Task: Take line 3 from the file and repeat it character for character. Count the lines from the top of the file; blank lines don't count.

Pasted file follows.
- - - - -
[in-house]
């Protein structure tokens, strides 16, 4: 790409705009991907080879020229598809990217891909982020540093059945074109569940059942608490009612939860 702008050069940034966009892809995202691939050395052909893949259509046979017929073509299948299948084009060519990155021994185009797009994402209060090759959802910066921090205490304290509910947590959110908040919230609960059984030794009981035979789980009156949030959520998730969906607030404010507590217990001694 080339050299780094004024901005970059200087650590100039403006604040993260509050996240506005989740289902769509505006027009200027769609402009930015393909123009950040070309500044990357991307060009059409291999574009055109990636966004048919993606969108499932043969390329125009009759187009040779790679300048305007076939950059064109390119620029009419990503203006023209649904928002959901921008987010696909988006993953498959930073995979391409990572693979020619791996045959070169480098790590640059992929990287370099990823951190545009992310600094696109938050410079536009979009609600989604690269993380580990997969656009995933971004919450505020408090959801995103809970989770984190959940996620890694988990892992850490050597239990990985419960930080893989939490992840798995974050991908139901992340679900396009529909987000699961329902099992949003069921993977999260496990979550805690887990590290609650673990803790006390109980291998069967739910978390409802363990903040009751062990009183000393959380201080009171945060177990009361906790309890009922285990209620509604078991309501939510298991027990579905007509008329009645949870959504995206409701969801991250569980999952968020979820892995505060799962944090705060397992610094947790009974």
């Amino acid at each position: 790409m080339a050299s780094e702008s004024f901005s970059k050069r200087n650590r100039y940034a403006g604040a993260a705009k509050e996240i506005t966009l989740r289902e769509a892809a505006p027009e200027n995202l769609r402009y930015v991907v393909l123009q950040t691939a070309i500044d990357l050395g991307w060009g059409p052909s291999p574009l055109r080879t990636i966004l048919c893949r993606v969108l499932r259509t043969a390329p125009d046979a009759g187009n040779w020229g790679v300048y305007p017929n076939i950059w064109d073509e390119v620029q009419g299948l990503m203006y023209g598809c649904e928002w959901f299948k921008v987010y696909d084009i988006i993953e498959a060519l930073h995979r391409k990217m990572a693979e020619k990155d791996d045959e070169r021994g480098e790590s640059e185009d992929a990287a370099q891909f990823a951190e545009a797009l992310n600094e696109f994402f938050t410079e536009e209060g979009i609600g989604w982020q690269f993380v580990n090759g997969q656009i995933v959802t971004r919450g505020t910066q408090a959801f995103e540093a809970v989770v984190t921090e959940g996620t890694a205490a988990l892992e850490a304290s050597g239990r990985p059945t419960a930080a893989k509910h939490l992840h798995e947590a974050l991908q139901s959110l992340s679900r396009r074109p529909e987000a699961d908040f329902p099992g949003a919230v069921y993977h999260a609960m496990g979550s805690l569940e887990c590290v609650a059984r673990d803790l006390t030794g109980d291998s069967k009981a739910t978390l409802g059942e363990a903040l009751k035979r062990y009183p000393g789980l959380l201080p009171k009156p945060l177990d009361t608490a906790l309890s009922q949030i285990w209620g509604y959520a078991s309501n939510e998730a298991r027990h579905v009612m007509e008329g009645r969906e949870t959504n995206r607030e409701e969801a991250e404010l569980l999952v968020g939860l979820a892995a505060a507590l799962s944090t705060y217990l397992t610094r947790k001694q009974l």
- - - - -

């Amino acid at each position: 790409m080339a050299s780094e702008s004024f901005s970059k050069r200087n650590r100039y940034a403006g604040a993260a705009k509050e996240i506005t966009l989740r289902e769509a892809a505006p027009e200027n995202l769609r402009y930015v991907v393909l123009q950040t691939a070309i500044d990357l050395g991307w060009g059409p052909s291999p574009l055109r080879t990636i966004l048919c893949r993606v969108l499932r259509t043969a390329p125009d046979a009759g187009n040779w020229g790679v300048y305007p017929n076939i950059w064109d073509e390119v620029q009419g299948l990503m203006y023209g598809c649904e928002w959901f299948k921008v987010y696909d084009i988006i993953e498959a060519l930073h995979r391409k990217m990572a693979e020619k990155d791996d045959e070169r021994g480098e790590s640059e185009d992929a990287a370099q891909f990823a951190e545009a797009l992310n600094e696109f994402f938050t410079e536009e209060g979009i609600g989604w982020q690269f993380v580990n090759g997969q656009i995933v959802t971004r919450g505020t910066q408090a959801f995103e540093a809970v989770v984190t921090e959940g996620t890694a205490a988990l892992e850490a304290s050597g239990r990985p059945t419960a930080a893989k509910h939490l992840h798995e947590a974050l991908q139901s959110l992340s679900r396009r074109p529909e987000a699961d908040f329902p099992g949003a919230v069921y993977h999260a609960m496990g979550s805690l569940e887990c590290v609650a059984r673990d803790l006390t030794g109980d291998s069967k009981a739910t978390l409802g059942e363990a903040l009751k035979r062990y009183p000393g789980l959380l201080p009171k009156p945060l177990d009361t608490a906790l309890s009922q949030i285990w209620g509604y959520a078991s309501n939510e998730a298991r027990h579905v009612m007509e008329g009645r969906e949870t959504n995206r607030e409701e969801a991250e404010l569980l999952v968020g939860l979820a892995a505060a507590l799962s944090t705060y217990l397992t610094r947790k001694q009974l």